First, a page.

However, we will continue to engage with the federal government to make sure that resources are properly allocated.
Federal Government Commitment: CRA Review in Aftermath of NCCM/UofT Report and Other Concerns Brought Forward by Canadian Muslims
In March of this year, NCCM and the University of Toronto jointly launched our groundbreaking report on a pattern of bias and systemic Islamophobia at the CRA. Evidence of the profiling of Canadian Muslim-led charities points a serious problem - how can we expect the federal government to lead forward in challenging Islamophobia when a federal agency unfairly profiles Canadian Muslim?
We have called for a number of specific steps in the dismantling of problematic institutional pieces at the CRA. This was also the focus of NCCM's 2021 Advocacy Day (see above), where we launched this groundbreaking report.
We look forward to engaging more in dialogue with government about whether this review goes far enough in addressing the real challenges needed in the reform of CRA.
Further commitments were made around appointments, trainings, and consultations.
Federal Government Commitment: Online Hate Consultations and Consideration of Review of Canada's Human Rights Legislation
During the sentencing of Alexandre Bissonnette who killed six Muslim worshippers in Quebec City in 2017, Justice Francois Huot indicated that the convicted mass murderer consulted multiple anti-Muslim online sources before the attack. Bissonnette accessed racist content on YouTube, Facebook, and he was consulting #MuslimBan on Twitter before the attack.
That's why we've been working with government since our NCCM 2020 Advocacy Day on the Hill on Online Hate to make sure that new legislation is put forward that is balanced, appropriate, and accessible for those who have to deal with xenophobia and hate online.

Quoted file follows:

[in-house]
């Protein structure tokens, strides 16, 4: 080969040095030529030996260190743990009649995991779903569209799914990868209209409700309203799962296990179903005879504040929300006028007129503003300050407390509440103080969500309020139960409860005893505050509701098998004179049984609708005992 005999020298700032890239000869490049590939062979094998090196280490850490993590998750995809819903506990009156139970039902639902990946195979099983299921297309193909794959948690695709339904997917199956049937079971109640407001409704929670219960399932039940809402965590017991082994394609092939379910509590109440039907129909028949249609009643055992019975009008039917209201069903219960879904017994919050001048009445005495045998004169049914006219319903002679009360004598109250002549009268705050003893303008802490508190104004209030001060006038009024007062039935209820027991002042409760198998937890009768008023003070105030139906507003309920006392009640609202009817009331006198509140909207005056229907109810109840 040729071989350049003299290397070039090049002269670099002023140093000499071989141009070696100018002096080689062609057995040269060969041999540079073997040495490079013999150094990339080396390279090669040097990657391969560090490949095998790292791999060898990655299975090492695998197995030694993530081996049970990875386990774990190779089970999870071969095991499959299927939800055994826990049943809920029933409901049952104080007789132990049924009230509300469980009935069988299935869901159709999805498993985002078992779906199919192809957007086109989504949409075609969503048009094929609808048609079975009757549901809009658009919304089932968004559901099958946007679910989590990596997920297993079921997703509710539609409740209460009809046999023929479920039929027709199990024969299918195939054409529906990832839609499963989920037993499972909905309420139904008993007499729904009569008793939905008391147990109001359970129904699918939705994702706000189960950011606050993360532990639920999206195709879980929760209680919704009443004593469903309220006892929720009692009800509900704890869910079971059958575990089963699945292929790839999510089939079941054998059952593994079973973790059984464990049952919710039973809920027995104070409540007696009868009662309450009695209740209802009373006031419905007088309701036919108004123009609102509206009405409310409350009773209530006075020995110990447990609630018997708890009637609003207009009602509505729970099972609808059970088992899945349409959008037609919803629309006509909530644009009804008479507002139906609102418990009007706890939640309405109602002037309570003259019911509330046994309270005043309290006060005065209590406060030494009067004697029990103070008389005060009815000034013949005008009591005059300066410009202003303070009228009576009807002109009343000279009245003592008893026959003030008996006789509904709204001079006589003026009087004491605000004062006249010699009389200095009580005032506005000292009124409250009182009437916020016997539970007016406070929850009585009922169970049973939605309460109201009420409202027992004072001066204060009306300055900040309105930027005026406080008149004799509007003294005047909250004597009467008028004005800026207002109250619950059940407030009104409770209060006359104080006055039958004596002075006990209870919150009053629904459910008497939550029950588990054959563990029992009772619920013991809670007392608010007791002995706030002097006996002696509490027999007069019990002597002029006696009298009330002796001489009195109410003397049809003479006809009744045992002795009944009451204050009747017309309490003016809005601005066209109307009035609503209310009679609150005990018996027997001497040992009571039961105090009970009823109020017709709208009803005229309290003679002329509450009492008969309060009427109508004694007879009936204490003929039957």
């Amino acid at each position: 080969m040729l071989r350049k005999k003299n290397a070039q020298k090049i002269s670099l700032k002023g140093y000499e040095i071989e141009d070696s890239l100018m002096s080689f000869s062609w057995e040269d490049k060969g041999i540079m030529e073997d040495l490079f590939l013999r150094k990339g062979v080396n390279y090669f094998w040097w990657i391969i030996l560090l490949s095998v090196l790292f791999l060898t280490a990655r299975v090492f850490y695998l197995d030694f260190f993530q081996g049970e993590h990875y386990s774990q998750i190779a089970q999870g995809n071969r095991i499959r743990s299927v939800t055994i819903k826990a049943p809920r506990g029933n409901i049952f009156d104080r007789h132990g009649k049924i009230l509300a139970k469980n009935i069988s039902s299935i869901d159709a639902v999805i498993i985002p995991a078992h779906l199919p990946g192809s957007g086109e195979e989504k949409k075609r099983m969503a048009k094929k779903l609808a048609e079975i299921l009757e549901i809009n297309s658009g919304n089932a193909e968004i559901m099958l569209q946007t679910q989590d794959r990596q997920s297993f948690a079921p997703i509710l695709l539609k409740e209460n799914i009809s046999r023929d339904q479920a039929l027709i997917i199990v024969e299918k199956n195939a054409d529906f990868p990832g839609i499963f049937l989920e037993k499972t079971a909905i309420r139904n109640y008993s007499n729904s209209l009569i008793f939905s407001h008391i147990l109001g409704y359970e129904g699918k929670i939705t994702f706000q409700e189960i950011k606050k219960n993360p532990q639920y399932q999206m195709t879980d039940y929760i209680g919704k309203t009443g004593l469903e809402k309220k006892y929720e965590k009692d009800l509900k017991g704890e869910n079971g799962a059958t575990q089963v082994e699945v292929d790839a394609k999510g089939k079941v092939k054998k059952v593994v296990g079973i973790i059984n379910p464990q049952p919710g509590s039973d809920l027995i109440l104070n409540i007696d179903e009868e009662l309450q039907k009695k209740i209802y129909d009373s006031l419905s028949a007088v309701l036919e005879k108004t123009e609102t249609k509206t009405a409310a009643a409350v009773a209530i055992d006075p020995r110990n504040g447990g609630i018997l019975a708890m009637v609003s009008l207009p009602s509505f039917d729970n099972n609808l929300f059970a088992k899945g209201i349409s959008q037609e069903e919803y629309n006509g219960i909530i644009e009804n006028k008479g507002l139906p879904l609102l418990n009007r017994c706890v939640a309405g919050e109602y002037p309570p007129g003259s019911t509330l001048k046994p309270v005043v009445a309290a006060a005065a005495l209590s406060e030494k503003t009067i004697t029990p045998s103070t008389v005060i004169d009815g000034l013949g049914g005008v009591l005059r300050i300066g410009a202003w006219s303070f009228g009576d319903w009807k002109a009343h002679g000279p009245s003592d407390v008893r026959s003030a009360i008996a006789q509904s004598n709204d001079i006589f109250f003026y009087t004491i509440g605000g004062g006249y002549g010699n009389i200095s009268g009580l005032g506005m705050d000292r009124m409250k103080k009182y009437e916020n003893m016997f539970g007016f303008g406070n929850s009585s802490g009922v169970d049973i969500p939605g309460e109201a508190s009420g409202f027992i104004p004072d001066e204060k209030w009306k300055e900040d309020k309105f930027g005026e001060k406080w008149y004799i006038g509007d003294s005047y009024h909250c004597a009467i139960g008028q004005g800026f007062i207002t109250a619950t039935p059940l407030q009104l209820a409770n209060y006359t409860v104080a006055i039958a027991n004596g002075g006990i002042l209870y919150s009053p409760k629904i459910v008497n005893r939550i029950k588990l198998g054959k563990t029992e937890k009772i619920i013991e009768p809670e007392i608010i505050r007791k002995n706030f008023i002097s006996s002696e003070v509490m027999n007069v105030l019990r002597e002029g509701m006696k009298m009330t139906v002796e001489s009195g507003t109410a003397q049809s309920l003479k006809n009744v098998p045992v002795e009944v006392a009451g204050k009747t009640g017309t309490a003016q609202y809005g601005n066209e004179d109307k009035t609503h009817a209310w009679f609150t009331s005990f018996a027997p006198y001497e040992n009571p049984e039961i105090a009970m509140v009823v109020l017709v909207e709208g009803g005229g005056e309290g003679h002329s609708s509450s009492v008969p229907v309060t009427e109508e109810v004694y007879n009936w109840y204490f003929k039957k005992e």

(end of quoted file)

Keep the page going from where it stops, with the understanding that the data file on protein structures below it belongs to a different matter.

The government of Canada committed to continuing to consult with Canadian Muslim communities to ensure that our concerns about the right to fairly critique will be protected, while also making sure that Islamophobic actors online - and the social media companies that enable them - will be able to face some form of remedy.
Critically, the government of Canada also committed to considering a review of Canada's human rights legislation, the CHRA. This is critical, given the challenges ordinary Canadians have when they try to access justice at the Canadian Human Rights Commission.
Government of British Columbia Commitments: Anti-Islamophobia Tools in Education, Hate Crimes, And Preventing White Supremacist Groups From Incorporating
We were pleased to see the Government of British Columbia make important commitments in the aftermath of the Summit in line with recommendations made by NCCM.
- A commitment around anti-Islamophobia strategies and tools throughout the Ministry of Education (consistent with Recommendation 43)
- A commitment around empowering the registrar to ban white supremacist groups from incorporating (consistent with Recommendation 39)
- Looking at ways to counter hate crimes more effectively in a review of the Police Act (consistent with a number of recommendations made)
We look forward to continuing to dialogue with the government of British Columbia about commitments made, and how we can ensure that they are done right and in a timely fashion.